Who attends the consultation

The questions which have been proposed are examples of what family therapists call 'circular interviewing'. The interviewing technique follows a circular or spiralling pattern where the feedback to the counsellor's question shapes the next question and so on. The counsellor is then both conducting the interview and responding to the family. It is perhaps important to point out that the technique applies to the conversation between counsellor and individual as it does to the interaction between counsellor and family.

Structure of the Family

In the U.S. and many industrialized societies, the structure of the family looks quite different than it did a half a century ago. In fact, fewer people live in families as traditionally defined and more live in nonfamily households. The rise in nonfamily living can be traced to earlier nest-leaving by young adults (Goldscheider, Thornton, and Young-DeMarco 1993), to delayed marriage and to nonmarriage, to continued high rates of marital disruption with lower rates of remarriage (Cherlin 1992), and to increases in independent living at older ages (Michael, Fuchs, and Scott 1980). In 1998, 15 of all people lived in nonfamily households, 10 alone (U. S. Bureau of the Census 1999 Table 16), compared to 6 in nonfamily households in 1950 (U.S Bureau of the Census 1955).

Psychological Treatments

Behavioral therapy (CBT) focuses on the restructuring of myths or distorted thinking about sex. Couple therapy may be necessary focusing on interpersonal issues including trust, respect, as well as ways to relate to each other, which foster sexual attraction. Psychodynamic therapy is often recommended to address issues in the woman's past developmental period. Particular attention to family of origin and relationships to parental figures is often needed. A further component is that of systemic therapy sexual differentiation, that is, the ability to balance desire for contact with the partner vs. desire for uniqueness as an individual. Schnarch (79) suggests that this is extremely important for healthy sexual desire.

Causes and symptoms

Attitudes concerning age and psychological factors, commonly associated with ED in the past, have changed in the last two decades. Although the prevalence of ED increases with advancing age, ED is no longer regarded as an inevitable consequence of aging. Whereas most cases of ED were once considered primarily psychological and or psychiatric in origin, it is now well-recognized that organic, non-psychological causes of ED play a much more significant role in the development of ED. Most researchers agree that pure psychological (emotional) mechanisms are causative in 15 to 20 of cases with organic causes responsible for at least 80 of ED cases. In a number of cases, the situation is mixed, with significant secondary psychological and social components such as guilt, depression, anxiety, tension or marital discord being present in addition to one or more underlying organic components.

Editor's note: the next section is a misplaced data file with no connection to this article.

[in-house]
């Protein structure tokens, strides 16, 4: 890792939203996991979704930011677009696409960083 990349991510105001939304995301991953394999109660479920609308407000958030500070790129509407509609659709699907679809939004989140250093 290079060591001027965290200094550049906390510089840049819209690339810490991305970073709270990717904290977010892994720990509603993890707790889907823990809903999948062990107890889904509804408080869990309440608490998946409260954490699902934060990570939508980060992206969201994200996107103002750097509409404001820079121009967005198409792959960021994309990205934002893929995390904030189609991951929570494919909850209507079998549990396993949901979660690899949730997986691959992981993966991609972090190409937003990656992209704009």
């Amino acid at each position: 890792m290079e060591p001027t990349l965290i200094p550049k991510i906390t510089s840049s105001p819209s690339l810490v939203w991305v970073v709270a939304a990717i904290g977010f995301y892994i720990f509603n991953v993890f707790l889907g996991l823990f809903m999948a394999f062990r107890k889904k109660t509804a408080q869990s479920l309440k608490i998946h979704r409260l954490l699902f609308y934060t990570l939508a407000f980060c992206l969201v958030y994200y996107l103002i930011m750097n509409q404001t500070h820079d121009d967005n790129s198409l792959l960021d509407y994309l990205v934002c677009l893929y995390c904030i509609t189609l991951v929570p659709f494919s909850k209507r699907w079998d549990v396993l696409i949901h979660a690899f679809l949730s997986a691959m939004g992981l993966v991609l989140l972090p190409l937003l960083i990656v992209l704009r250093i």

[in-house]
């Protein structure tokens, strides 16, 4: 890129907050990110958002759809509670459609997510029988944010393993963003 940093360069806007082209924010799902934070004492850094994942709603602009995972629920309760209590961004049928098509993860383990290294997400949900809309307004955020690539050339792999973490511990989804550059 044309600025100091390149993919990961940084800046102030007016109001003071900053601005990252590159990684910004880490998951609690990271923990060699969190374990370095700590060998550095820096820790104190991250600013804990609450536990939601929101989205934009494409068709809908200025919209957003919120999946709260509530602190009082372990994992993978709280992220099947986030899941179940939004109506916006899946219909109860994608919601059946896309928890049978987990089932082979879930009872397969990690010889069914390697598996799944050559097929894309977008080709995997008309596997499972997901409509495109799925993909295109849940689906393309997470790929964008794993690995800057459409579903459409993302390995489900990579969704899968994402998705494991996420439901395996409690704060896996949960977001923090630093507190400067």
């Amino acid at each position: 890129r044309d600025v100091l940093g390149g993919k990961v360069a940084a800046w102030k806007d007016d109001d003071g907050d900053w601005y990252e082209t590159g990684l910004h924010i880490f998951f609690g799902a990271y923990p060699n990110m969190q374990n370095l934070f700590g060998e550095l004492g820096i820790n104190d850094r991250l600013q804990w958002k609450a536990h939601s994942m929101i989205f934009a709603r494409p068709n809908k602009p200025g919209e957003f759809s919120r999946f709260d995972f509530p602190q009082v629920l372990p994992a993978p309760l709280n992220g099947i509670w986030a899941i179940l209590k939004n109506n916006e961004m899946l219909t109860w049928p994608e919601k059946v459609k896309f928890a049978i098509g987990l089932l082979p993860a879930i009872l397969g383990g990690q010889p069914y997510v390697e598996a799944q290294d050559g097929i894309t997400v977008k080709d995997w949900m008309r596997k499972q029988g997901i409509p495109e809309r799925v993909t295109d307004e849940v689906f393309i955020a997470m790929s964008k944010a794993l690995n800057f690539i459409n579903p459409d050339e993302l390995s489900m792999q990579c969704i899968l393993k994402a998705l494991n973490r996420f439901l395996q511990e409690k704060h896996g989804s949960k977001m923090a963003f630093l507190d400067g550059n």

The effect of illness

Serious illness often precipitates crises in individual members of the family, crises which have not previously surfaced in the apparently balanced family system. It is recognised, for example, that bereavement over the unexpected loss of a child may lead to marital breakdown, separation or divorce. In the long term, other family members may be affected more than the patient. This may apply particularly to children and manifest as school underachievement and behaviour disturbances. During the crisis the obvious priority of the doctor is to the patient but the less obvious needs of the family should not be ignored.

Annie Procter

Chris Evans, a psychoanalytic psychotherapist, family therapist, and child psychiatrist, brings together her psychological expertise with long experience of working with clients and counsellors in a genetic counselling unit. The result is a book that resonates far beyond its

About the Editor